Donald Trump delivered what has been called an “incoherent” answer to a question about global warming, one that has critics thinking that the president may not actually know anything at all about climate change.
Trump has long been a skeptic of man-made climate change, frequently deriding it while on the campaign trail and even calling it a hoax perpetrated by the Chinese. When he became president, Trump pulled the United States out of the Paris Climate Accord, a move that has drawn widespread criticism both within the United States and abroad.
Donald Trump has since found his way into a series of other controversies, but a new interview with Piers Morgan once again has Trump’s global warming skepticism directly in the crosshairs of his critics.
In the interview, which is set to air on Sunday, Morgan asked Trump if he believed in the existence of climate change. The answer Trump delivered was described by the Sunday Herald as “rambling and incoherent.”
“There is a cooling, and there’s a heating. I mean, look, it used to not be climate change, it used to be global warming. That wasn’t working too well because it was getting too cold all over the place,” Trump said (via the Independent).
As the report from the Independent noted, Donald Trump appeared to misunderstand even the basic facts regarding climate change.
“Global warming and climate change are often used interchangeably, but in fact refer to slightly different things. The two are not mutually exclusive.
“While global warming refers only to the Earth’s rising surface temperature, climate change is a broader term that includes the other effects of carbon pollution, such as changing weather patterns.”
Donald Trump went on to say that the ice caps are at a “record level” despite predictions that they would be melting, though that seems to ignore evidence of a worldwide warming trend. As the Independent noted, the Met Office, NASA, and the U.S. National Oceanic and Atmospheric Administration all found that 2017 was one of the hottest years ever recorded.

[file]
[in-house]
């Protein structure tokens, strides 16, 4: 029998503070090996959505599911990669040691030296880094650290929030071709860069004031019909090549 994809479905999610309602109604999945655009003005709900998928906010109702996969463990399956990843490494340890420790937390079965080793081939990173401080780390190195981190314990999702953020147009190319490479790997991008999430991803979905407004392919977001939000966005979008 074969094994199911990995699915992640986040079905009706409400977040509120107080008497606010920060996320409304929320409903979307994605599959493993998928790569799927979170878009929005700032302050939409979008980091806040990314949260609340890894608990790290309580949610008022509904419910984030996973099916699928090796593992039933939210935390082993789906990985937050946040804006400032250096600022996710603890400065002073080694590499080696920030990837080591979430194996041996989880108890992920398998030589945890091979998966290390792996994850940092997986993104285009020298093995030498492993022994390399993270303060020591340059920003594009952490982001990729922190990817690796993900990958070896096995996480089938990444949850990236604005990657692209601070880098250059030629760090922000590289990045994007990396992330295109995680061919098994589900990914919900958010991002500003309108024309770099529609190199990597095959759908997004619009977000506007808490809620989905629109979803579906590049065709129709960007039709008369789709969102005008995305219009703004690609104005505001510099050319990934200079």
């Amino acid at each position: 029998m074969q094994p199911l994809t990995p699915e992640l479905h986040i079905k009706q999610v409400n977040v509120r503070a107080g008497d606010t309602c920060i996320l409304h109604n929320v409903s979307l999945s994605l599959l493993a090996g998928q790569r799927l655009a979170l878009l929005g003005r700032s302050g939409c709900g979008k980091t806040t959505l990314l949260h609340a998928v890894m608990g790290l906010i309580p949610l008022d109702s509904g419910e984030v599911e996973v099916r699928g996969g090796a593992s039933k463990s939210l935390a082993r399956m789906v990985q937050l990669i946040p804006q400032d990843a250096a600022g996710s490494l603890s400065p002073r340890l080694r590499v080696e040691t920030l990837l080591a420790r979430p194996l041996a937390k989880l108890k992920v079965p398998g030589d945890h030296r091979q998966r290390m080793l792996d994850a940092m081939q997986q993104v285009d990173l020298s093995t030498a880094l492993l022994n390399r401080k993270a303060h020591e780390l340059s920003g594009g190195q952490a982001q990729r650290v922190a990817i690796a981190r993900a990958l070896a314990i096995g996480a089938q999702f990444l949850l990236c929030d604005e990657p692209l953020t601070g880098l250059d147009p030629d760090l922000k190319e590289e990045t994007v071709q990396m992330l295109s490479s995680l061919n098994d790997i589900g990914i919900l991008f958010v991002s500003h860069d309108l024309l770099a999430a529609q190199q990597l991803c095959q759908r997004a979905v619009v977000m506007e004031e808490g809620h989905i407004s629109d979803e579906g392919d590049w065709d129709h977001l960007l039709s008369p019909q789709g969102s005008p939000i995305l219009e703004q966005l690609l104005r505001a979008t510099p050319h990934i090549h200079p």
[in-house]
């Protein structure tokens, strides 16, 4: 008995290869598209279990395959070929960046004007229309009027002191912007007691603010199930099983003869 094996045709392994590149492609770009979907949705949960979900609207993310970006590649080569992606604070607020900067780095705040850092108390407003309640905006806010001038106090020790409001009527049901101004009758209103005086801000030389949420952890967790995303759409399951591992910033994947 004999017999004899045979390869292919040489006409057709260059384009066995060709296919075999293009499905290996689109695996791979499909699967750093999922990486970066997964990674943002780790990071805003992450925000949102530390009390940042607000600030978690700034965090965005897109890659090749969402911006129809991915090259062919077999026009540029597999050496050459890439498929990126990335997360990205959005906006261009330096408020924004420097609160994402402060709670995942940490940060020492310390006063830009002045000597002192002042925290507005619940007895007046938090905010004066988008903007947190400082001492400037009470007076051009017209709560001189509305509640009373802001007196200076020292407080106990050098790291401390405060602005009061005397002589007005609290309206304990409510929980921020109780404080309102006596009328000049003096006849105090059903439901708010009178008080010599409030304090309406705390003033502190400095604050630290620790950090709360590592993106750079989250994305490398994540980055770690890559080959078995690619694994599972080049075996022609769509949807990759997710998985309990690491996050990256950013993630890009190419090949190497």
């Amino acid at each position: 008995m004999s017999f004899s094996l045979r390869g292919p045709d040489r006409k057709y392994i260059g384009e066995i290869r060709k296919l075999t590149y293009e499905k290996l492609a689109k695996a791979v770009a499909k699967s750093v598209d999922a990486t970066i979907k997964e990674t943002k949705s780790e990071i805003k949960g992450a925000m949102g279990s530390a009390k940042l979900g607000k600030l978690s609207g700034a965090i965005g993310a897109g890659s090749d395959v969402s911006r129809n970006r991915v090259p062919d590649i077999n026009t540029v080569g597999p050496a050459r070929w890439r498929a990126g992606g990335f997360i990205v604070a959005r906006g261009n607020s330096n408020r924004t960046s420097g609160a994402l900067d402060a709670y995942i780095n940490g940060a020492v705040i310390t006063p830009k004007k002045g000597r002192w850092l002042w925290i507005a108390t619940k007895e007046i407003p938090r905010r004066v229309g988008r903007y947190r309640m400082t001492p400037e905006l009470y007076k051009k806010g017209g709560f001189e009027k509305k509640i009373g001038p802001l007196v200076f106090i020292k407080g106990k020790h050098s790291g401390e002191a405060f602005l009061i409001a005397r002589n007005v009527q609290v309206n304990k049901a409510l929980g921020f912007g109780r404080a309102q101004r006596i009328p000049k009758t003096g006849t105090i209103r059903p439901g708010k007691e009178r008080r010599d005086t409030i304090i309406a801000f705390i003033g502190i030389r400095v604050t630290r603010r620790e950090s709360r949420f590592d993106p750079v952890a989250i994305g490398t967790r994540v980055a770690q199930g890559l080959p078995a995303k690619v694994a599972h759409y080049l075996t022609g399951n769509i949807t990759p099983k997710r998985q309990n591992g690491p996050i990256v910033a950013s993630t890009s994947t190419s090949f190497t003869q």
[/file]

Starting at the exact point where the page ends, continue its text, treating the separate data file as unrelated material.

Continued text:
Even Trump’s claims regarding the ice caps are “fake news,” the Sunday Herald added. In March of last year, sea ice levels in both the Arctic and Antarctic reached record low levels.
The interview is bringing widespread criticism for Donald Trump even before it airs in full, with many criticizing what appeared to them to be a total lack of understanding about the effects of climate change.
One hopes the *elected* POTUS would inform himself of the best scientific knowledge available, but this one does not https://t.co/rgqjtoLVsQ
— Charlie Rzadko (@CharlieRzadko) January 28, 2018
The Global News noted that Trump’s interview drew an immediate rebuke from scientists. Ten climate experts contacted by The Associated Press all agreed that Trump’s statements about climate change were not accurate, the report pointed out.
“Clearly President Trump is relying on alternative facts to inform his views on climate change,” noted Rutgers University climate scientist Jennifer Francis. “Ice on the ocean and on land are both disappearing rapidly, and we know why: increasing greenhouse gases from burning fossil fuels that trap more heat and melt the ice.”
While Donald Trump may continue to deny global warming, among the scientific community there is close to a 97 percent consensus on the belief in man-made global warming, the Independent noted.